“Oh, I hate glitter,” some playworkers say – people who you’ve never heard be so vehemently opposed to anything. I think I understand their reasoning. It’s unusual these days to advocate for children to be given power tools, to be allowed to climb trees, and it’s cool to argue those cases. Glitter is often more associated with the arts and crafts table than the wild outdoors. It’s a bit naff, and it’s wildly impractical.
Suzanna has twisted her face up on many occasions when I’ve mentioned glitter before, so I asked her for her thoughts on the stuff. “I have MANY THINGS to say about glitter”, she texted back. “Mostly negative, but I have a lovely story to tell…”
Here is Suzanna’s story:
The very adult part of me hates glitter. It looks fabulous contained in whatever container it is in, but as soon as you open it… It. Gets. Everywhere.
Back when I was a playranger, I spent a lot of time setting up and cleaning up playful sites. It had to be a quick process – 10 minutes before the kids came, and 10 minute’s worth of the key holder’s patience after the children had gone – so it had to be fast. I was always very efficient with my activities, basing choices of materials on a vast number of playful opportunities it offered as well as loose part quality, but I always ALWAYS measured out how long it would take to clean up. Glitter, in my book, was simply not worth the hassle. My playranger partner never thought like this though and ALWAYS brought glitter. It would be absolutely everywhere, and then I’d have absolutely no time to clean it up. Then the adults would get angry cos the kids made a mess, and I would be sad cos they’d take it out on me.
Not only that, but post-glitter, you will – almost without fail – find a tiny bit of glitter on your face that sparkles occasionally like a dying star and takes you three days to discover and remove, only to rediscover on another part of your face the next day. This makes Zan sad!
The playful part of me, however, likes the idea of glitter.
Especially when watching a particular little girl with a tray of glitter, a small spatula of glue and a piece of paper. “One spatula of glue and glitter for the paper, one spatula of glue and glitter for me.” is the running commentary that I had imagined was going through the 3 year old’s head. Worried about the effects of glitter and glue on the insides of the little girl, I asked the little girl why she was eating the glitter. She looked at me, with a look of “oh, you’re here too?” and then stared at the spatula. Her mum pipes up from behind “oh, she eats anything!” which alleviates my worry momentarily, and I tried again “You’re gonna get sparkly poo if you carry on”. The little girl looked at me, then looked at the spatula, and dug it really far into the tray of glitter before taking another mouthful of sparkly awesome.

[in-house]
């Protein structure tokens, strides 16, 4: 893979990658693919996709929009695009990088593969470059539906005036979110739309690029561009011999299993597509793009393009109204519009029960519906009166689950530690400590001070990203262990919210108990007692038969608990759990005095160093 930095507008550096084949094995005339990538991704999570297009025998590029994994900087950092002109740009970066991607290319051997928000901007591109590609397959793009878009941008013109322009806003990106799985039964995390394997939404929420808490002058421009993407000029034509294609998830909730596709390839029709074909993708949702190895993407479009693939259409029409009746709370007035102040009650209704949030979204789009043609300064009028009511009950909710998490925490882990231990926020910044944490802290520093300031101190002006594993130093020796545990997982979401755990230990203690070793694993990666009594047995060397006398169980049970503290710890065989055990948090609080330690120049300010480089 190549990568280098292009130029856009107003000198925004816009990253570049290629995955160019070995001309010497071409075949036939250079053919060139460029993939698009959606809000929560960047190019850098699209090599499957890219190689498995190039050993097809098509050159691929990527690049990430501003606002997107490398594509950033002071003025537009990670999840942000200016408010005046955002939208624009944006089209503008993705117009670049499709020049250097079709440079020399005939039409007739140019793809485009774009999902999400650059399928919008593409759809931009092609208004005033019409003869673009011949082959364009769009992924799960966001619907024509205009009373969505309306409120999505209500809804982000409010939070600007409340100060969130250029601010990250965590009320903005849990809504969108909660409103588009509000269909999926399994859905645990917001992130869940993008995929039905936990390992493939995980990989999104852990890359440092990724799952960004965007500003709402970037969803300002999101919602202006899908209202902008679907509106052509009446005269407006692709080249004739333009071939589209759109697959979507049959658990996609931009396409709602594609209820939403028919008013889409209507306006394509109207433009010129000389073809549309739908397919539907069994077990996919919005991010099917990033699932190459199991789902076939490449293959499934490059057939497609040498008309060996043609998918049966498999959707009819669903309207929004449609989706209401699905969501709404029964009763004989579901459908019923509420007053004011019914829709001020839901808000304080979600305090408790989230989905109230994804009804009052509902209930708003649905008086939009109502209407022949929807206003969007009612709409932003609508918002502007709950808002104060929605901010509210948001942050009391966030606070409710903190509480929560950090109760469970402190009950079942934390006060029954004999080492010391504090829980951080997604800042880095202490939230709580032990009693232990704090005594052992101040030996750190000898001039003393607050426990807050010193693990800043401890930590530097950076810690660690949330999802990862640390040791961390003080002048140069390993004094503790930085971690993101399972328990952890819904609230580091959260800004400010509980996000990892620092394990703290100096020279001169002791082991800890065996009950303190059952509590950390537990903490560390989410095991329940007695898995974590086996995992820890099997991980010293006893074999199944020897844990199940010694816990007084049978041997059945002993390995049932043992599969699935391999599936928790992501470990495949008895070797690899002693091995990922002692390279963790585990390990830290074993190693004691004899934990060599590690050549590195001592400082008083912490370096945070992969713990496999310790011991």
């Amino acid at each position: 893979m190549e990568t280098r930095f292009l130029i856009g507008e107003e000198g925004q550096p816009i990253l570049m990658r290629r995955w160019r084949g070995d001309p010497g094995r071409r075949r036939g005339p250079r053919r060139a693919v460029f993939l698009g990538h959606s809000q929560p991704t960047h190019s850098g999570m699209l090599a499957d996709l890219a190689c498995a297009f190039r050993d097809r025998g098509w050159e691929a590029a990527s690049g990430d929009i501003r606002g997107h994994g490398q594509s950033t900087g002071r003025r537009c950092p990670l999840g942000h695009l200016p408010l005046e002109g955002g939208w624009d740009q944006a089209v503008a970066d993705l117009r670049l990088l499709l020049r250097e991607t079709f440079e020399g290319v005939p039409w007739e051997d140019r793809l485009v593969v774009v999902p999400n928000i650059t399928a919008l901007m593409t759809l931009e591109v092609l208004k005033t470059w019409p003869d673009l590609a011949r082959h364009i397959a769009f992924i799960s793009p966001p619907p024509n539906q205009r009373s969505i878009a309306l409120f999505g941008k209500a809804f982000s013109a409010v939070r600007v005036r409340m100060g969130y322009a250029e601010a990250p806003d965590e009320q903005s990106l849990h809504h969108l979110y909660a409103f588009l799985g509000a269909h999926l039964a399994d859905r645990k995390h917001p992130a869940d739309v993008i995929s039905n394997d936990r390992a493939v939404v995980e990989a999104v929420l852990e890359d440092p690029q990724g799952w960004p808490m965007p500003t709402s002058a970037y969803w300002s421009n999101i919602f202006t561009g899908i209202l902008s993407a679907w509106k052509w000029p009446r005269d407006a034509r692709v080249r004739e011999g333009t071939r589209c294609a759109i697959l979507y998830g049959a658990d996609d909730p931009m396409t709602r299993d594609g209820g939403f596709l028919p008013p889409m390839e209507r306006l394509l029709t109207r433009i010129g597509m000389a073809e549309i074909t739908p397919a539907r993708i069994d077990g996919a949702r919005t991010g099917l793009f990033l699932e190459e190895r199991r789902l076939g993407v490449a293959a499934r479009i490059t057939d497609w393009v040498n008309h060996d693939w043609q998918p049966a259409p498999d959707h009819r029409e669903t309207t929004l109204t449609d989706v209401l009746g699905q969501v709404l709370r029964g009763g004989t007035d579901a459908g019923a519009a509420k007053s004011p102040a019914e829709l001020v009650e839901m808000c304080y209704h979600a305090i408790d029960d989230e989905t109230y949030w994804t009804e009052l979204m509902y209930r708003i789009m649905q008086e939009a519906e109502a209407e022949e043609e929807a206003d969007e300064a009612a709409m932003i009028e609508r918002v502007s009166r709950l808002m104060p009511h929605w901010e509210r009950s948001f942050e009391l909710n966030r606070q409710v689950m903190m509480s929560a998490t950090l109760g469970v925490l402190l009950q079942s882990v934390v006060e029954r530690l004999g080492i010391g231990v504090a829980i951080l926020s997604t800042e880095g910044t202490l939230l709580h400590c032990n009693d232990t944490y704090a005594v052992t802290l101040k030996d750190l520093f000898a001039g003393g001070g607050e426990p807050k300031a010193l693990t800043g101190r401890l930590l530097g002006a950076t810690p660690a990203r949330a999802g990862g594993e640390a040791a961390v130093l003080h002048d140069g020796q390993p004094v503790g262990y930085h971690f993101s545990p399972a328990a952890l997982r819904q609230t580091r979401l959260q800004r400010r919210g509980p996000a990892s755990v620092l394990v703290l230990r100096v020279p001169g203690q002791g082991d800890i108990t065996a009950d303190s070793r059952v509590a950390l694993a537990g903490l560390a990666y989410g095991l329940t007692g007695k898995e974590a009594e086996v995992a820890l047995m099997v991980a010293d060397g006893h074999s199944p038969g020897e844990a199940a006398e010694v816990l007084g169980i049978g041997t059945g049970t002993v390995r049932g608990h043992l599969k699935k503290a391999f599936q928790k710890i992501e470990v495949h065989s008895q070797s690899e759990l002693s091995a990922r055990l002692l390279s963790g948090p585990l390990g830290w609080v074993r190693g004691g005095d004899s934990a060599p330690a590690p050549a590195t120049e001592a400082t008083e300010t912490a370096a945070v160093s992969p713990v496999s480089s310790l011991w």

So there you go. If I’m being responsible and grown up, I hate glitter. But if I’m being a playworker, I step back and let the glitter do it’s thing.
It seems that some aspects of our work get right to the heart of it. The way we talk about risk and privacy, for example, often reaches towards some larger truth to do with childhood, society, playwork. Glitter does that too.
It is beautiful, uncontrollable. Once set loose it is adored, consumed in a moment and impossible to eradicate. It forces us to consider the possibilities of the space, of ourselves as staff, and to balance the presumed play value of one item against our own concerns – our own grumpiness.
I have a story too, of when I was doing ranging sessions with PATH on the housing estates of East London.
We’d found a space that was marked “playground” on the local estate map, but from which all the equipment had long been removed. The space was fenced tarmac, the black surfacing bubbled in some parts and sunken in others as if it had been boiled. There were the stumps of equipment, and the remains of a torched-out bench. Our first step there every session was to clean away the shards of broken glass that littered the space and made it sparkle.
When we went we brought all kinds of different materials. The children would unpack lengths of fabric, balls of string, tiger masks from the bags we brought and drag them all over the space. Streamers would be tied to the railings so they’d flap in the breeze. The children would run with the masks on, arms out like airplanes.
It was only after months of going, of cleaning and playing and cleaning again, that we arrived one day to quite a different site.
It sparkled at us from a distance, but when we approached with our plastic gloves, our bucket for the pieces of broken glass, we realized that it was no longer glass but glitter that made it shine.